Horses, roses, music, pretty parks and stately mansions. Cotton fields within the city limits. Drilling rigs, hammers pounding, skeletons of steel against the sky. Shreveport-Bossier City is a paradoxical kind of place. It is the proud Old South. But it is the New South too, experiencing new growth, beginning to make a few gestures in new directions, trying new ideas.

Van Cliburn lives here, in a comfortable brick home in the staid South Highland area. It is home to country music singers David Houston and Faron Young. Elvis Presley got his start here at the Louisiana Hayride. Hank Williams and Johnny Horton both starred here, and their widow still lives here (she was widowed first by Williams and then by Horton). The honky tonks along the Bossier Strip still wink and blink in a blaze of neon on Saturday night, but this is an area of churches.

Shreveport owes its existence to its strategic location on the Red River and its proximity to Texas and Arkansas. During its pioneer period it was a rough-and-tumble river port, and because of the river it became a distribution center. A local theory holds that the bragging boisterous cowboys rode off toward Texas, while the more civilized pioneers remained in Shreveport to settle down to a more sedate, more conventional life.

Shreveport grew slowly. Growth was retarded by setbacks over which it had no control – fires, epidemics and the Civil War. After the demise of the river traffic, the railroads and later discovery of oil in the rich Caddo field injected new life into the economy. However, a staggering blow came in the 1950s. Many of the oil and gas companies consolidated their operations elsewhere and departed to search for deeper wells.

Perhaps it was the departure of the oil companies that prodded the North Louisianans out of their lethargy, or maybe it was the prospect of the loss of AMF Beaird, one of its major manufacturing plants. In 1962 the city of Shreve-port voted a $9.2 million revenue bond issue, built a plant for Beaird and negotiated a lease agreement to retire the bonds. That marked the start of active industrial recruitment which has been moderately successful in both cities. Among the plants that have located in Shreveport is the giant Western Electric plant which employs more than 6,000 persons. Today there is a variety of manufacturing, from Ragtime blue-jeans to oilfield supplies and tools. Just last year General Motors announced plans for a Shreveport plant which will assemble trucks. There are also new schools and colleges, including the LSU Medical School.

The last population estimates were 210,000 for Shreveport and 54,000 for Bossier City, which is growing even more rapidly than Shreveport.

Young people with young ideas are having an impact on the area. They are joining their seniors in a historic preservation effort which is turning several of the city’s older residential and slum areas into attractive middle-class neighborhoods. Visitors are encouraged to visit areas like Austin Place, which a few years ago was a deteriorating slum and today is occupied by refurbished Victorian dwellings. An old depot is soon to be turned into a new downtown restaurant and railroad museum.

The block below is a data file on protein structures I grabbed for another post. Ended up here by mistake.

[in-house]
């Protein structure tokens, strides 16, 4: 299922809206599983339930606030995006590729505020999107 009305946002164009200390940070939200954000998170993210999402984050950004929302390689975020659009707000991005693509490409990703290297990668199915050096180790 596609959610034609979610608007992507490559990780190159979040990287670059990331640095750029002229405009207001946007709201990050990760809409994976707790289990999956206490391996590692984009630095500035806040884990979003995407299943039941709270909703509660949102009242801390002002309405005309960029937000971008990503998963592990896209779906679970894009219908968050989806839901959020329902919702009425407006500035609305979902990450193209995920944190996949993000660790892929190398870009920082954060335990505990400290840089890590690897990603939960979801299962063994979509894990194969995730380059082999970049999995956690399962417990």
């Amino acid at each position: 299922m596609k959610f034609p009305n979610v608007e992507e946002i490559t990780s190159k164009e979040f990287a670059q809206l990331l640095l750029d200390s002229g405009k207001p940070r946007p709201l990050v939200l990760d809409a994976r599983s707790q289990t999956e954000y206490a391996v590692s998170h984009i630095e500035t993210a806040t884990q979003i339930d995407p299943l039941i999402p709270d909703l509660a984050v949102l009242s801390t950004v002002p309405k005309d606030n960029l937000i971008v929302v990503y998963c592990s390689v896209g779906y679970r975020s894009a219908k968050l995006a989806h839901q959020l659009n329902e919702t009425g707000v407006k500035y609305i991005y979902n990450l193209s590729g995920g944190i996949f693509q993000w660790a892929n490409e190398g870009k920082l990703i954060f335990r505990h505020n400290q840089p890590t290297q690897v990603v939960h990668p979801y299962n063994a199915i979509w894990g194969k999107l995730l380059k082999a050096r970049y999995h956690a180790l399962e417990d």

Two of Shreveport’s young professionals, Judd Tooke, a lawyer, and Jim Montgomery, editor of the editorial page for the morning newspaper, joined with State Senator Virginia Shehee to form the non-profit corporation that persuaded ABC Interstate Theaters, Inc. to give away the Strand Theater, a 53-year-old movie palace slated for restoration as a center for the performing arts. They subsequently succeeded in having the Strand placed on the National Register of Historic Buildings, and kicked off a $1 million fund-raising drive with a vaudeville-type benefit attended by a cross section of the community.

Shreveporters support a symphony orchestra, bring to town a military band, and stage a fireworks show on the riverfront annually on the Fourth of July, when the crowd numbers in the thousands. Throw open the Barksdale gates for an open house during the Holiday in Dixie spring festival, and they turn out by the hundreds of thousands. Cut a rosebud on one of the city’s boulevards, where thousands of roses are planted, and incur their wrath. (They will tell you: “We don’t allow people to cut our roses.”)

Shreveport’s parks and gardens, placid bayous, and the winding river are among its chief assets. One of the most pleasant places in the city is Veterans Park, a sprawling recreational area which stretches several miles along the riverfront. Traversed by the Fant Parkway, it is particularly popular with local young people. On Sunday afternoons there are frequently free rock concerts or taped music playing in the amphitheater; there is a frisbee golf course, where as many as a thousand locals are likely to gather in a single afternoon; there are picnic facilities and a bike trail, where there are almost always joggers dodging bikers and vice versa. The park is lighted for night picnicking and entertainment, and a summer program including concerts and children’s movies is planned.